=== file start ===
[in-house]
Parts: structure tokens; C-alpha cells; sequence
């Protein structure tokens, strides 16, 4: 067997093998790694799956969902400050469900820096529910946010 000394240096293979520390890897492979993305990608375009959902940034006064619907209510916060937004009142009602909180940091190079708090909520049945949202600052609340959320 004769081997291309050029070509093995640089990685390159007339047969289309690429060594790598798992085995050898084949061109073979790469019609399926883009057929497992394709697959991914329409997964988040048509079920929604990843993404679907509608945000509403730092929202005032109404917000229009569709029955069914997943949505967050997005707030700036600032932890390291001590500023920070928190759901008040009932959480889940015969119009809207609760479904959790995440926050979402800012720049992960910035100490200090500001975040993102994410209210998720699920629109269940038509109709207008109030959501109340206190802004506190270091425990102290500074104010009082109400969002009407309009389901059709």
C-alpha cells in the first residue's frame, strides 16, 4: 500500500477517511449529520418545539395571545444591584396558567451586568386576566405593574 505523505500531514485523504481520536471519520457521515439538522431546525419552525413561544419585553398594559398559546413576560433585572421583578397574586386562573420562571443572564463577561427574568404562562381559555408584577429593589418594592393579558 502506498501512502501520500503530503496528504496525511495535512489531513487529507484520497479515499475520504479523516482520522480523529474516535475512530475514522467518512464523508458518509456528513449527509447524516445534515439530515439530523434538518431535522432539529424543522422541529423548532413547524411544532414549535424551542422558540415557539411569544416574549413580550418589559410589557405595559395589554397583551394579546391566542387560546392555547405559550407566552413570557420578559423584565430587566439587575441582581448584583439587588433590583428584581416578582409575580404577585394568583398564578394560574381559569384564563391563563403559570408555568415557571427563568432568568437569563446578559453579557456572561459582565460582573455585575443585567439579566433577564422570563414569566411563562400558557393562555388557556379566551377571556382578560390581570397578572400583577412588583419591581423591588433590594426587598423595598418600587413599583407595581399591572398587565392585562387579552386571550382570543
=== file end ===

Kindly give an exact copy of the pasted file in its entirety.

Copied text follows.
[in-house]
Parts: structure tokens; C-alpha cells; sequence
């Protein structure tokens, strides 16, 4: 067997093998790694799956969902400050469900820096529910946010 000394240096293979520390890897492979993305990608375009959902940034006064619907209510916060937004009142009602909180940091190079708090909520049945949202600052609340959320 004769081997291309050029070509093995640089990685390159007339047969289309690429060594790598798992085995050898084949061109073979790469019609399926883009057929497992394709697959991914329409997964988040048509079920929604990843993404679907509608945000509403730092929202005032109404917000229009569709029955069914997943949505967050997005707030700036600032932890390291001590500023920070928190759901008040009932959480889940015969119009809207609760479904959790995440926050979402800012720049992960910035100490200090500001975040993102994410209210998720699920629109269940038509109709207008109030959501109340206190802004506190270091425990102290500074104010009082109400969002009407309009389901059709």
C-alpha cells in the first residue's frame, strides 16, 4: 500500500477517511449529520418545539395571545444591584396558567451586568386576566405593574 505523505500531514485523504481520536471519520457521515439538522431546525419552525413561544419585553398594559398559546413576560433585572421583578397574586386562573420562571443572564463577561427574568404562562381559555408584577429593589418594592393579558 502506498501512502501520500503530503496528504496525511495535512489531513487529507484520497479515499475520504479523516482520522480523529474516535475512530475514522467518512464523508458518509456528513449527509447524516445534515439530515439530523434538518431535522432539529424543522422541529423548532413547524411544532414549535424551542422558540415557539411569544416574549413580550418589559410589557405595559395589554397583551394579546391566542387560546392555547405559550407566552413570557420578559423584565430587566439587575441582581448584583439587588433590583428584581416578582409575580404577585394568583398564578394560574381559569384564563391563563403559570408555568415557571427563568432568568437569563446578559453579557456572561459582565460582573455585575443585567439579566433577564422570563414569566411563562400558557393562555388557556379566551377571556382578560390581570397578572400583577412588583419591581423591588433590594426587598423595598418600587413599583407595581399591572398587565392585562387579552386571550382570543